The Inflation Factor
Iran’s economic crisis is due primarily to a drop in oil revenue, although Iran will earn about as much from oil exports this year as the $20.4 billion it received in 1977/8, the year before the revolution. The problem is that $20 billion today is worth only a fraction of what it was four years ago. An assessment of the impact of inflation on Iran’s economy must consider the decreased value of the US dollar, the currency used to pay for Iranian oil exports. In the US, a basket of goods which cost $100 in December 1977 will cost at least $150 in December 1981. But most of Iran’s oil revenues go to pay for goods and services, especially labor, bought inside Iran. President Bani-Sadr, evidently using Iranian Central Bank figures, estimated the increase in Iranian prices to be 10 percent for 1978/9, 12 percent for 1979-1980, and 27 percent for 1980-1981,  or 56 percent over three years. This seems low. The US Embassy estimated the 1978-1979 rate to be 15 percent.  For the following year, the Economist Society of Iran said the consumer price increase was 50 percent, while Fereidun Fesharki, an oil economist now living outside Iran, has cited a Central Bank estimate of 25 percent.  Inflation, in any case, continues unabated; we can reasonably assume that prices in Iran in 1981-1982 will average at least double what they were in 1977-1978.
The international and domestic inflation rates combined are future affected by the exchange rate between the US dollar and the Iranian rial. The higher the prices in Iran and the lower the exchange rate (the fewer rials per dollar), the less the rial will buy inside Iran. The rial has about the same government-set exchange rate as it had in 1977-1978: 70 to 75 rials per dollar. In a free market, inflation in Iran would make the rial worth much less. There has been talk of a devaluation to the more realistic rate of 100 rials = $1; some transactions are now carried out at about this rate. The government, as the largest exporter, would seem to have some incentive to devalue the rial, as this would make Iranian goods cheaper and more attractive to foreign buyers, and imported goods more expensive for Iranians. I can only speculate that the government has not devalued because it does not want to acknowledge the extent of inflation, and/or it is catering to the bazaaris who import goods for resale and benefit directly from the overvalued rial. In any event, so long as the old rate is maintained, the government must take in at least $200 to be able to purchase inside Iran what $100 would buy in 1977-1978, or $180 for combined foreign and domestic purchases. Oil revenues would have to rise to $36 billion in 1981-1982 in order to match the pre-revolution level. A reasonable high estimate for actual oil revenues in 1981-1982 is just about half that figure.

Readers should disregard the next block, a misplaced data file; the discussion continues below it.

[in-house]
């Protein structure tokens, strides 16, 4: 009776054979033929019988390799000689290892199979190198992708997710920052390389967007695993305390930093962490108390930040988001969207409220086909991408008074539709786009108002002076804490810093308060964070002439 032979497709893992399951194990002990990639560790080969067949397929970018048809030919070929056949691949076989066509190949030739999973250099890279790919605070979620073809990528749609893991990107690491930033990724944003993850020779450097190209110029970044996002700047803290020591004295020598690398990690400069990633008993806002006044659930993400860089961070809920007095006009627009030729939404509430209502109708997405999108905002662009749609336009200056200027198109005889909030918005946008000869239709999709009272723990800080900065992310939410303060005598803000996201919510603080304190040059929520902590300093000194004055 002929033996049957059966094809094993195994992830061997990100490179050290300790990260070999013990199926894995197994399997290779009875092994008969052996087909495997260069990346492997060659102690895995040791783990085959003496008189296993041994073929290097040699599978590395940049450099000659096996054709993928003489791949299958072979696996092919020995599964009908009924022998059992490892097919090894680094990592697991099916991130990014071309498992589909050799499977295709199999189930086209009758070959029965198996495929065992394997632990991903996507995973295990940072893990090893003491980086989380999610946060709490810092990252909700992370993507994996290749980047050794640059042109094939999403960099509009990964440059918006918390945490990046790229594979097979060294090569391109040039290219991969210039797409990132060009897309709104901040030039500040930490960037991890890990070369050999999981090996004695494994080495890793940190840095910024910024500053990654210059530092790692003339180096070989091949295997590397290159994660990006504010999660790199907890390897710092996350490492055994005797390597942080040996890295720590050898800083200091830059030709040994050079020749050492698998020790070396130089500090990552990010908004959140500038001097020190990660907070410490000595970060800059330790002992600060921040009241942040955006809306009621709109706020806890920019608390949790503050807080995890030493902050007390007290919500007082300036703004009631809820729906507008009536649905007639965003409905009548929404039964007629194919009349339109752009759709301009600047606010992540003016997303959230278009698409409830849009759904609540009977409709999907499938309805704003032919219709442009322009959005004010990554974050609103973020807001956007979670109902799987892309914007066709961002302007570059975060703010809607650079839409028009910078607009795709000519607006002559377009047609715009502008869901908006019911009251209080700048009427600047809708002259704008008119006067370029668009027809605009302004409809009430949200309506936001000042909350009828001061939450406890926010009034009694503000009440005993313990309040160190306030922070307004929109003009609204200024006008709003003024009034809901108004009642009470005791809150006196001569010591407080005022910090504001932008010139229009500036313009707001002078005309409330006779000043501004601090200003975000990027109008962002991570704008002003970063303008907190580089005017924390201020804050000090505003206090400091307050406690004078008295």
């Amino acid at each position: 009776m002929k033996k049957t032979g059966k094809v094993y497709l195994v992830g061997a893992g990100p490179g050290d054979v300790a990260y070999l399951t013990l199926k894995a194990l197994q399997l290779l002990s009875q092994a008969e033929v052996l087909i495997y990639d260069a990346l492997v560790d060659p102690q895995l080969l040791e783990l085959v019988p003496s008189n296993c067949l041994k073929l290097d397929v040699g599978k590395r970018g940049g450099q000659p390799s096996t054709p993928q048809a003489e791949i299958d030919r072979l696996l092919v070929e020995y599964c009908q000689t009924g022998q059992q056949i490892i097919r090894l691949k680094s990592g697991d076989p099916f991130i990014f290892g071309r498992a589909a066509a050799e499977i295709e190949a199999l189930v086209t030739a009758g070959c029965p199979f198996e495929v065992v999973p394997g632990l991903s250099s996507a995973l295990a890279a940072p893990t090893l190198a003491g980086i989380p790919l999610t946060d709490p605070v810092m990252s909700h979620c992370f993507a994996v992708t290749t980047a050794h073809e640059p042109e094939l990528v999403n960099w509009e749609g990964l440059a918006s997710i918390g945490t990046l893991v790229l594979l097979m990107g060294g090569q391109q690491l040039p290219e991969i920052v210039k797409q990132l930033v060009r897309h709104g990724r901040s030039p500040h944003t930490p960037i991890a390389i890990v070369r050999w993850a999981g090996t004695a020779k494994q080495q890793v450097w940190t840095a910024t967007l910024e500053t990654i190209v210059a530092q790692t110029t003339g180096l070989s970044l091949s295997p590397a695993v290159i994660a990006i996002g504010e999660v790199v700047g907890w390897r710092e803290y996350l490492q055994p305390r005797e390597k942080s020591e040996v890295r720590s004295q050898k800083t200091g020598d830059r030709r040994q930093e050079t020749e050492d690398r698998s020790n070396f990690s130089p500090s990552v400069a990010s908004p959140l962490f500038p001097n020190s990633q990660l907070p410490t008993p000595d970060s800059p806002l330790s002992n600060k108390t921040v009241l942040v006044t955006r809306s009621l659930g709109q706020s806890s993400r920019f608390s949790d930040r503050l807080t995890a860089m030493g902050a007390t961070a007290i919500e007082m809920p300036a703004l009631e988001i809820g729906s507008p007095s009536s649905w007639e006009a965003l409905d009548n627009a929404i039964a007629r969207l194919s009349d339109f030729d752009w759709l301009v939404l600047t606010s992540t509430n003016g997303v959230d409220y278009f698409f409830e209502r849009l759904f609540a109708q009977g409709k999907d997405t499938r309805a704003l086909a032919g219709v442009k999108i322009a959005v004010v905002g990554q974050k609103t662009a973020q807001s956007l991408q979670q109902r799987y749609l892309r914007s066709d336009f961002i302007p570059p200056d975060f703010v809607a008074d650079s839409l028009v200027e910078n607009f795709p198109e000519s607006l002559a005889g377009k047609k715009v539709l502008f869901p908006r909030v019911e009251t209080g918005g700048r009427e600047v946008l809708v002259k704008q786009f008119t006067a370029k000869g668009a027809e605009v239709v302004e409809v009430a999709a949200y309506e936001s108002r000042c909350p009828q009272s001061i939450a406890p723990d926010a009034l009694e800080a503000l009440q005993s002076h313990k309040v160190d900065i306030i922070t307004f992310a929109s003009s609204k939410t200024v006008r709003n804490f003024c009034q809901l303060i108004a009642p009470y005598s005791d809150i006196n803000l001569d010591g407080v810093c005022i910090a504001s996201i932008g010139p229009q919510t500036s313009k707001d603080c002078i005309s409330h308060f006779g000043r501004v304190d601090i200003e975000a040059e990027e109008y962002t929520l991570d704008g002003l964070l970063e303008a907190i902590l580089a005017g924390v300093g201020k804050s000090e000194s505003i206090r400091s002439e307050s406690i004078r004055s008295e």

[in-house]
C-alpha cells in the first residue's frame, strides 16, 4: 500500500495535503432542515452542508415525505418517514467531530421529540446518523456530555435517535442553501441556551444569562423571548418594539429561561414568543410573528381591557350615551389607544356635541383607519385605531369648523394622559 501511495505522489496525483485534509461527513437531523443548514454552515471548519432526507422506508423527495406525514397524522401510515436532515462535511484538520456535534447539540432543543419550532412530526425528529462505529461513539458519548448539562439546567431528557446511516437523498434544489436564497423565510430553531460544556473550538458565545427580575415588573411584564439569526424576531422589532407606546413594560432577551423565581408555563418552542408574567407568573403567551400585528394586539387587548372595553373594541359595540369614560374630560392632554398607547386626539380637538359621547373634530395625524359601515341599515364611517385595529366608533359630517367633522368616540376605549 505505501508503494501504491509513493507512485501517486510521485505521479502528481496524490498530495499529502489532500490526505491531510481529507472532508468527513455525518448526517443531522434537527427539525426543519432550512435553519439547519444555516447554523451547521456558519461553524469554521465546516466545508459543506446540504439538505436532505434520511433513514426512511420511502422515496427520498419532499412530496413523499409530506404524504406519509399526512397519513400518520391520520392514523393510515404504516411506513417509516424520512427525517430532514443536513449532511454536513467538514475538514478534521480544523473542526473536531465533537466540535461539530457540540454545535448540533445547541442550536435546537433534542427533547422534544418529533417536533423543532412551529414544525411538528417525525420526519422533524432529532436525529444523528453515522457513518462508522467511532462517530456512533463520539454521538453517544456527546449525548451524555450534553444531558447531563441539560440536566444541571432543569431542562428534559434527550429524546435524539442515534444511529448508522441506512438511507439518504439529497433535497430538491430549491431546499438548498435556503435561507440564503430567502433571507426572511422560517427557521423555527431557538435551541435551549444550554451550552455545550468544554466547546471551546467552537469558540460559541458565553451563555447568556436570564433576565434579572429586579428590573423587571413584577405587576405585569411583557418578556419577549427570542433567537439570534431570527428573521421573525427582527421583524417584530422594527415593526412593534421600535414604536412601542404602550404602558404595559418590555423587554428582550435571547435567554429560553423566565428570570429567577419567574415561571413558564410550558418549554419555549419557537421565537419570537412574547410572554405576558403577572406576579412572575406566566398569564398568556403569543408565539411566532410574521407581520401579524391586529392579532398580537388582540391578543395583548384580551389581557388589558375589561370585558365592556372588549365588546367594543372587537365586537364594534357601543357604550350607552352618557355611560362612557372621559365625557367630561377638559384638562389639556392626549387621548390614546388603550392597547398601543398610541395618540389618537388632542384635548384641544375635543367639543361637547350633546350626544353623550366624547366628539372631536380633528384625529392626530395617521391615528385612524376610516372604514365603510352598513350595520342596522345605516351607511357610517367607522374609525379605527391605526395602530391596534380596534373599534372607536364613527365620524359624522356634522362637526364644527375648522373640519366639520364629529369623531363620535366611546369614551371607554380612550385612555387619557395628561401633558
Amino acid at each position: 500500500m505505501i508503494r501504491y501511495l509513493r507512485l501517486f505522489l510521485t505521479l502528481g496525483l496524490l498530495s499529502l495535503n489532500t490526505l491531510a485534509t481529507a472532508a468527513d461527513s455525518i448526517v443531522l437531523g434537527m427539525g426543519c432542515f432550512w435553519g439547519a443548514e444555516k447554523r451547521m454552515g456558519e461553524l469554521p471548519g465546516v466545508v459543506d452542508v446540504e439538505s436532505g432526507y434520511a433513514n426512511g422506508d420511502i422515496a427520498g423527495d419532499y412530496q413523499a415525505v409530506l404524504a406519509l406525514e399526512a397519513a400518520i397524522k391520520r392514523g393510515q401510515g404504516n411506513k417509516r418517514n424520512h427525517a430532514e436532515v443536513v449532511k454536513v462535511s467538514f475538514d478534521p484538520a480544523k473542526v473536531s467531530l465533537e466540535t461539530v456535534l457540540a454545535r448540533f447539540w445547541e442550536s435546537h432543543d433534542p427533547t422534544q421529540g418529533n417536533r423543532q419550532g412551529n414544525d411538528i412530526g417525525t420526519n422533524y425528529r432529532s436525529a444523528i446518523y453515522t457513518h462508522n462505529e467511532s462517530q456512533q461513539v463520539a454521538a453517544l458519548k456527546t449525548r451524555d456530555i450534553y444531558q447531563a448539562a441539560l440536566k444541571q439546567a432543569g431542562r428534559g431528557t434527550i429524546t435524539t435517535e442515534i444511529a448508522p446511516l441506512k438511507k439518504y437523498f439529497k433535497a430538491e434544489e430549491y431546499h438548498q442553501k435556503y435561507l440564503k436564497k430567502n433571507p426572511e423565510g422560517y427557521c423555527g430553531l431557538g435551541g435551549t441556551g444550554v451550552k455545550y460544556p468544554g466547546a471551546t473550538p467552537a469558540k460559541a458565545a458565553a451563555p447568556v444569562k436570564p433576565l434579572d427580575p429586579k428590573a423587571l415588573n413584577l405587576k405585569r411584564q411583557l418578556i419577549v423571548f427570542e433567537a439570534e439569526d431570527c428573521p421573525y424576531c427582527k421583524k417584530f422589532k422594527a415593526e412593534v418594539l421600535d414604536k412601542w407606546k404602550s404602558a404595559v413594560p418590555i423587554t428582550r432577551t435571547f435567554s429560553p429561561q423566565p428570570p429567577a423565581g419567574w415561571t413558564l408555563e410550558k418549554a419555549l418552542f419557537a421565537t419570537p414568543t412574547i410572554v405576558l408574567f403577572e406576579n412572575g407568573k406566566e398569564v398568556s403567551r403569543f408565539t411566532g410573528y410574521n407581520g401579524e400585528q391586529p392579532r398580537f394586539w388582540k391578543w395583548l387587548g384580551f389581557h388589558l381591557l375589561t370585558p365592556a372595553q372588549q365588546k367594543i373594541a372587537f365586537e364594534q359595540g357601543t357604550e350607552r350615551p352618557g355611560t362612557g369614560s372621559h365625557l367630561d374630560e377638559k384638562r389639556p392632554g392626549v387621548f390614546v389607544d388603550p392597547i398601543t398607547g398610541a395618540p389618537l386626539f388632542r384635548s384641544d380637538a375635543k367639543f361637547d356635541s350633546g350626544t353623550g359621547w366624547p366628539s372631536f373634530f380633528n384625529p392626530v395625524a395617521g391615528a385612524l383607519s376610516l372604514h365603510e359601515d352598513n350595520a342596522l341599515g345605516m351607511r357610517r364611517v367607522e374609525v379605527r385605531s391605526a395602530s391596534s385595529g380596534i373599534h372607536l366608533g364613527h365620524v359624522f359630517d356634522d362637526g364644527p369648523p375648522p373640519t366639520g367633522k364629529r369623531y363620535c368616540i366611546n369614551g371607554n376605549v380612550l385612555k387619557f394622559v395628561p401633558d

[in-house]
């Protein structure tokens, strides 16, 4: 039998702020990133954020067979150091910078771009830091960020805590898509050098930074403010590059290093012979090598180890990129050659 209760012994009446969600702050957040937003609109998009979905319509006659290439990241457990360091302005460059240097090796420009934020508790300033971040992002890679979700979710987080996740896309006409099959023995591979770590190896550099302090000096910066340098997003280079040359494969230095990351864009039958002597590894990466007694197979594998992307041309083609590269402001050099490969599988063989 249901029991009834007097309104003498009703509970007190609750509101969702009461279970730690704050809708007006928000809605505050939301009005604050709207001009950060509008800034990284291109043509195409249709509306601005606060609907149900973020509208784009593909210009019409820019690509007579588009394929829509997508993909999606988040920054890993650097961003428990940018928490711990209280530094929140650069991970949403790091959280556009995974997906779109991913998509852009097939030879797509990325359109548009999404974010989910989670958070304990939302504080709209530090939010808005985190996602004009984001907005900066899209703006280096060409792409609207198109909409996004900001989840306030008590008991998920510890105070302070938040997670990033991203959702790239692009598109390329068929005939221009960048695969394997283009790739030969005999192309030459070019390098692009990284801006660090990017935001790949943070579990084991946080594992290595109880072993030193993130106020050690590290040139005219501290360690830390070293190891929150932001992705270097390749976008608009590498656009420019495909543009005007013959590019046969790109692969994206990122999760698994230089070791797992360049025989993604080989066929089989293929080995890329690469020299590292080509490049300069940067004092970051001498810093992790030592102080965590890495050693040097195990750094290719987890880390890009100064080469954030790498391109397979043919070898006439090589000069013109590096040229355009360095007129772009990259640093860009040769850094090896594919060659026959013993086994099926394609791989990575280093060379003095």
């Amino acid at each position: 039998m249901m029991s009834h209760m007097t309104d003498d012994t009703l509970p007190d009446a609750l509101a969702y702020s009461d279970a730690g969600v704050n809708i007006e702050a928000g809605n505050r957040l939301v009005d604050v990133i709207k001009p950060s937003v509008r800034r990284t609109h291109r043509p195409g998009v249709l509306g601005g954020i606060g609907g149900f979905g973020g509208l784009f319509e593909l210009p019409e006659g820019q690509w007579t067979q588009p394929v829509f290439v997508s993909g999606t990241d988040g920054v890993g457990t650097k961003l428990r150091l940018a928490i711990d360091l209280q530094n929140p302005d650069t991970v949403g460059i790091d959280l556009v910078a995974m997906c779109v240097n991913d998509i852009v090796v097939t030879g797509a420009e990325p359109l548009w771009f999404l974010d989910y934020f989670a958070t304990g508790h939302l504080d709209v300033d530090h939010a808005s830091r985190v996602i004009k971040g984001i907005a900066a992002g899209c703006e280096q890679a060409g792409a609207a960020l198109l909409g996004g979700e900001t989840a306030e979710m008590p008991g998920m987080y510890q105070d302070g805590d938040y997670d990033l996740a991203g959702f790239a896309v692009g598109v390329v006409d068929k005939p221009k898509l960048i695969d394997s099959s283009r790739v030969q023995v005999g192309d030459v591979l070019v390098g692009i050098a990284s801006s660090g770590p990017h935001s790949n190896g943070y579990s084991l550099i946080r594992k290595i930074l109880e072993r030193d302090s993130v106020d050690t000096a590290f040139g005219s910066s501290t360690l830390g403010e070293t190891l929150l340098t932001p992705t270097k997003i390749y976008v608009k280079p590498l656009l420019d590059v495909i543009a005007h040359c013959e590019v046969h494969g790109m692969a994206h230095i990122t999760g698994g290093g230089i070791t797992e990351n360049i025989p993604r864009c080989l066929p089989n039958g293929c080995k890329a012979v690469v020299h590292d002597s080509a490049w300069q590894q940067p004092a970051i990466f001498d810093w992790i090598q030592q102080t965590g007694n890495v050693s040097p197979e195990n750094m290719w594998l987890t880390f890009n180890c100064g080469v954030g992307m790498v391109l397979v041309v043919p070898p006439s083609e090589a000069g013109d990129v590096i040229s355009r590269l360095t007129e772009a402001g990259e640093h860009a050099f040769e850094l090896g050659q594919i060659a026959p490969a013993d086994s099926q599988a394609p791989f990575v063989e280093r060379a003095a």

Oil Revenues and the Economic Crisis